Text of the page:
USF Criminology Expert Featured in Charles Manson Documentary
Nearly 50 years since Charles Manson formed the Manson Family cult, fascination continues about their murderous crime spree and the evil behind it. The historical case is detailed in the book “Helter Skelter” by Manson prosecutor Vincent Bugliosi and inspired USF assistant criminology professor Bryanna Fox, PhD, to pursue her career.
“Reading about the case, it was hard to comprehend the heinous nature of the Manson family’s actions, and what led the followers to kill just because Charlie told them to do so,” said Fox. “This motivated me to try to understand why people would engage in such extreme and violent behavior, and use that knowledge to help prevent these crimes from happening in the future.”
Fox was featured in the documentary “Inside the Mansion Cult: The Lost Tapes,” which aired on the FOX cable network. She was selected based upon her research at USF, and for her experience working for the FBI, most recently as a FBI Special Agent and researcher in the Behavioral Science Unit where she studied serial killers and the psychology behind their heinous crimes.
“When Charlie was released from prison, he had spent over half his life in jail. So he had no family,” Fox stated in the documentary. “For him, recruiting followers was creating the family he never had.”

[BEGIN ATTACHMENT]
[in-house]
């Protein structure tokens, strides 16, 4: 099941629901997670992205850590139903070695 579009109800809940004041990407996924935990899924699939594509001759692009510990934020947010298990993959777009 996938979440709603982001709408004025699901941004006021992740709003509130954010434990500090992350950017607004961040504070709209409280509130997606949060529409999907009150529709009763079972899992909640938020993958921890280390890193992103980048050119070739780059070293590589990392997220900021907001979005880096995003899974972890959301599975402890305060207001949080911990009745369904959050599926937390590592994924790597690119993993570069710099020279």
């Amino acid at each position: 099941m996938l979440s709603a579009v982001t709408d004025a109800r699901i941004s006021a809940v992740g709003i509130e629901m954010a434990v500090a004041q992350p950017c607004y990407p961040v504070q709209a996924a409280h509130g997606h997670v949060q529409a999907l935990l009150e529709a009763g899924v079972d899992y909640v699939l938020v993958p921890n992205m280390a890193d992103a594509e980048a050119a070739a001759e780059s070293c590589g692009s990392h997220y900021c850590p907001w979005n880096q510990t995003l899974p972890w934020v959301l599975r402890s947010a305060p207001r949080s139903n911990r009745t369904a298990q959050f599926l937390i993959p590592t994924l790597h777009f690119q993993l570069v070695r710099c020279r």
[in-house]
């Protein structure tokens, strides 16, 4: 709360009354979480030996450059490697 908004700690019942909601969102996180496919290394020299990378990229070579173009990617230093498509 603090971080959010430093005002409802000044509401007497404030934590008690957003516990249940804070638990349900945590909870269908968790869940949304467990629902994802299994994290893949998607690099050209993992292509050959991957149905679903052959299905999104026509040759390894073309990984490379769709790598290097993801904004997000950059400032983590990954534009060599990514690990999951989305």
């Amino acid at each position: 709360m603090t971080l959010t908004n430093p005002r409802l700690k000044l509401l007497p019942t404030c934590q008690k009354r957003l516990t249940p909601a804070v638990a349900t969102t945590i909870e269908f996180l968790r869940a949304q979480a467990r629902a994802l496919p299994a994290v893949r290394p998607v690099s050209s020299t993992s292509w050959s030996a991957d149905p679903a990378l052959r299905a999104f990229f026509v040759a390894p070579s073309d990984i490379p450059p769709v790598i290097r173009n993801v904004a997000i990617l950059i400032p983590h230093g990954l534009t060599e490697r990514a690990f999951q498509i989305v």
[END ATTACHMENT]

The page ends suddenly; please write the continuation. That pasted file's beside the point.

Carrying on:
In 1969, Manson directed his followers to commit nine murders in California, including the stabbing death of actress Sharon Tate. He often referenced the term “helter skelter” the title of a Beatles song, in describing how racial tensions are leading to an apocalyptic war. This inspired the title of what’s now the best-selling true crime book of all time.
“Despite the violence and brutality of these murders, people that had committed them that was following were very proud of what they’ve done. For them, it was their way of saying look at what I did, this is how loyal I am for Charlie.”
Fox’s expertise in profiling criminals is utilized across the country. She’s now training police agencies how to narrow down their list of burglary suspects. She’s also served as a consultant on other current serial killer cases.
“It can be a scary thing to get inside the mind of these offenders, but doing that allows us to better understand why they commit these horrific crimes, and ultimately, to learn new ways for police to catch them or prevent the crimes from ever happening.”
Charles Manson died in prison in November 2017 at the age of 83.